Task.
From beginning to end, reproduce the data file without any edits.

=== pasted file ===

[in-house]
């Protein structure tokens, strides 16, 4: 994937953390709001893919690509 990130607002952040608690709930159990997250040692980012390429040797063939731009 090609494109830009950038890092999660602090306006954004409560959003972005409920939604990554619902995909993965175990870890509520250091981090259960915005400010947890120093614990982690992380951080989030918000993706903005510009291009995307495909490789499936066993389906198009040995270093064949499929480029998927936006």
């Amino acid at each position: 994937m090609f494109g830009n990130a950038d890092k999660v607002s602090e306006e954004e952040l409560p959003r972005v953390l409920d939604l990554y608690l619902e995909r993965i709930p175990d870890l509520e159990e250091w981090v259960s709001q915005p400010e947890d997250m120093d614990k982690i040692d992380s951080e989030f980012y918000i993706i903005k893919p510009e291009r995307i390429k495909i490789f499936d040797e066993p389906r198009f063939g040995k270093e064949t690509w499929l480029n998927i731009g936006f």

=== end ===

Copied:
[in-house]
């Protein structure tokens, strides 16, 4: 994937953390709001893919690509 990130607002952040608690709930159990997250040692980012390429040797063939731009 090609494109830009950038890092999660602090306006954004409560959003972005409920939604990554619902995909993965175990870890509520250091981090259960915005400010947890120093614990982690992380951080989030918000993706903005510009291009995307495909490789499936066993389906198009040995270093064949499929480029998927936006």
């Amino acid at each position: 994937m090609f494109g830009n990130a950038d890092k999660v607002s602090e306006e954004e952040l409560p959003r972005v953390l409920d939604l990554y608690l619902e995909r993965i709930p175990d870890l509520e159990e250091w981090v259960s709001q915005p400010e947890d997250m120093d614990k982690i040692d992380s951080e989030f980012y918000i993706i903005k893919p510009e291009r995307i390429k495909i490789f499936d040797e066993p389906r198009f063939g040995k270093e064949t690509w499929l480029n998927i731009g936006f």